MAD Magazine announce this week that it will will discontinue publishing new content this fall. They’ll continue to publish special editions with classic content, but there will be no new content. At this point a print media icon shutting down isn’t news, it something that occurs regularly at this point.
This particular end is of personal interest to me, however. I was a huge fan of MAD. I have a framed copy of a random issue hanging in my foyer, and keep a copy signed by my eight grade classmates in a memory box. I haven’t read the magazine regularly in well over 20 years, but I have checked in occasionally to see how the magazine is holding up.
When I did pick up a copy, what I found was what you see in MAD’s print cousins: less pages, smaller format, confusing layout, no sense of continuity, etc. I also found that I outgrew most of the humor a long time ago. Although, while the humor no longer struck a chord with me, the artwork has remained top notch, a fact that will remain through the final issue I’m sure. MAD’s artists have always been second-to-none.
I even checked in to its website on rare occasions, and started following them on various social sites. Unfortunately what I found there was a sad version of the once-great magazine. MAD and its staff of artists and writers, like many traditional media outlets, never figured out how to thrive in our modern media landscape. Unlike most media outlets, from my perspective, it didn’t feel like they even tried. Like they decided they would ride and die with a dying print presence.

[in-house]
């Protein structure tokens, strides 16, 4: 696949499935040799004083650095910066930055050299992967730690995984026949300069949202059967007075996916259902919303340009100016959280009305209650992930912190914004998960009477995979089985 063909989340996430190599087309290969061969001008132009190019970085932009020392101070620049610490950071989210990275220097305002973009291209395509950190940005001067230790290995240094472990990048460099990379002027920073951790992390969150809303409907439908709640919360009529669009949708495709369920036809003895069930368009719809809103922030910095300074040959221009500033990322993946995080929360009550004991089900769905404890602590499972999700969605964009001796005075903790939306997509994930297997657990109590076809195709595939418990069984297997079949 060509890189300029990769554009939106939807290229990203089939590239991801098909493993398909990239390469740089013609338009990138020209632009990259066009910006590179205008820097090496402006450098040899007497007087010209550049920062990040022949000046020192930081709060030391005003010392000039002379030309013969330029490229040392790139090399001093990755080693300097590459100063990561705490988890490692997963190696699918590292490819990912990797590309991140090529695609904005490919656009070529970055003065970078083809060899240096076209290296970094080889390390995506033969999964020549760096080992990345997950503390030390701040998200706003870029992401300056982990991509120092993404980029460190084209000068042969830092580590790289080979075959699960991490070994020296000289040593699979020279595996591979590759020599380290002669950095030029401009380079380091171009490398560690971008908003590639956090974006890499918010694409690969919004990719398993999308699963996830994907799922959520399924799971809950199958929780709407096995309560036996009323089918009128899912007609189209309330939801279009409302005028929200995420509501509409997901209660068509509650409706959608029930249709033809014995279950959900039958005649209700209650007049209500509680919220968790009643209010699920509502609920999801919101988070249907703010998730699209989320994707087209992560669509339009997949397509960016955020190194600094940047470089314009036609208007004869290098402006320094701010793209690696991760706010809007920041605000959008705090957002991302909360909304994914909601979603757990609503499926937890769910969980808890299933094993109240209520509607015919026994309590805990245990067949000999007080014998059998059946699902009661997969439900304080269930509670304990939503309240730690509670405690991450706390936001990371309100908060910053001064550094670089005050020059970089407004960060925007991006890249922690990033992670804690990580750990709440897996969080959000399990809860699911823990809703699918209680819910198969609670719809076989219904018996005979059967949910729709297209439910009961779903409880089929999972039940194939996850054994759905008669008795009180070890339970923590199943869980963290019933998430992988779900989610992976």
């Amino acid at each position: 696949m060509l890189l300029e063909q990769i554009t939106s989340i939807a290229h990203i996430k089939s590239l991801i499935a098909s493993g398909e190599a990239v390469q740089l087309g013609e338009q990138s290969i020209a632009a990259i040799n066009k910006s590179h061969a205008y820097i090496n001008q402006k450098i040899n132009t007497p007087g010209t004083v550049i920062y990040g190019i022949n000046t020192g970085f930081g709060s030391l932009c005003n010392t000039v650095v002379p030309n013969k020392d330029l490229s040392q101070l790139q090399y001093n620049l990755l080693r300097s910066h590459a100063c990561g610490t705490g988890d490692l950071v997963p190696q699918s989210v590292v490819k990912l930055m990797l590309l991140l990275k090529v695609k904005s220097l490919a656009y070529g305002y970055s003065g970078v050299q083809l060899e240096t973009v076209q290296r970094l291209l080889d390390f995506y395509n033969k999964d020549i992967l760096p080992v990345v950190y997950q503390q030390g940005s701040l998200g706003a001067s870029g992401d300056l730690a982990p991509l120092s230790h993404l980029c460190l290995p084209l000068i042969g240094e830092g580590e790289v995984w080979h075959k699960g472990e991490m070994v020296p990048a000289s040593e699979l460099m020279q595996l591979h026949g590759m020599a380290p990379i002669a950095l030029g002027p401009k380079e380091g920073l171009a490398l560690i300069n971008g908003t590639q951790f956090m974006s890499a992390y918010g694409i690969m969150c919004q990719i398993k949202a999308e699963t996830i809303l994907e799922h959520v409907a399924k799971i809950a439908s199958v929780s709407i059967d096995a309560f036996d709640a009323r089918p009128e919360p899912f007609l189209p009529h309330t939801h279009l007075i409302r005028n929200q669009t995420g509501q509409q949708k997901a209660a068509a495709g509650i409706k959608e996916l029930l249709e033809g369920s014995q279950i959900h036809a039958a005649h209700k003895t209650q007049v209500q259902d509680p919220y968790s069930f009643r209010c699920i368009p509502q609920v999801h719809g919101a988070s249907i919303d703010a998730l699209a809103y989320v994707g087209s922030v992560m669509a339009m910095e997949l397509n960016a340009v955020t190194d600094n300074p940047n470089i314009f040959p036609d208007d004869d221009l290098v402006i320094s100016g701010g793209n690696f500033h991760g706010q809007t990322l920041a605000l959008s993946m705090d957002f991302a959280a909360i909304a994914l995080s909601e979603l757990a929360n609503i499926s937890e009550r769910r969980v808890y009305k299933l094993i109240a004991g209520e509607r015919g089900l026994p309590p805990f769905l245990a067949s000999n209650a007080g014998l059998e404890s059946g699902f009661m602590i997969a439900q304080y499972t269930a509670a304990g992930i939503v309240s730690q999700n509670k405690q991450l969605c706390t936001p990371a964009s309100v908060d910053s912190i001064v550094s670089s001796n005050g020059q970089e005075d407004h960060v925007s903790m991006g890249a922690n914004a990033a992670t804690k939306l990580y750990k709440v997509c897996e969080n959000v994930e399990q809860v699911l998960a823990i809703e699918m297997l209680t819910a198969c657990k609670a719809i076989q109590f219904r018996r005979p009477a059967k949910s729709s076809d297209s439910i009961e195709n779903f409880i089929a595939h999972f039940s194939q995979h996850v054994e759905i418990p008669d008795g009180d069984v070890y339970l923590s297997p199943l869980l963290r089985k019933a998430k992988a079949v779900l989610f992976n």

With its irreverent humor, political takes, and stylized art could have positioned itself to become a unique online satire website. Instead, MAD’s web presence feels like a box to check someone checks once a week instead of a destination for users to experience new content.
The fact that Cracked will outlive MAD it terms of societal relevancy, seems like an awful joke to my 12-year-old self. I assume most of the people who visit Cracked.com have no clue its history in magazine publishing and how it was the only satire magazine to really compete with MAD. In Cracked’s Wikipedia entry they reference a joke that I always found to be true:
and it [Cracked] “spent nearly half a century with a fan base primarily comprised of people who got to the store after Mad sold out.”
MAD was always more popular and socially relevant. Yet over the past two decades MAD continued its decline into obscurity while Cracked magazine folded and it reinvented itself into a successful website.
Somewhere I imagine Sylvester P. Smythe standing over Alfred E. Neuman laughing.
Not that building a satire/comedy brand is easy, just ask Elon Musk.
Before I read that linked article I had never heard of Thud, or at least I don’t remember hearing about it. Thud is a satire brand that was envisioned to consist of more than just a website. Announced in March of 2014, Thud would create fake brands, products, and museum installations that would exist in real world.
The reason I, and I’m guessing most people, never heard of it is because it got off to a rough start and never found an audience. Which was a result of its “quirky and limited” marketing: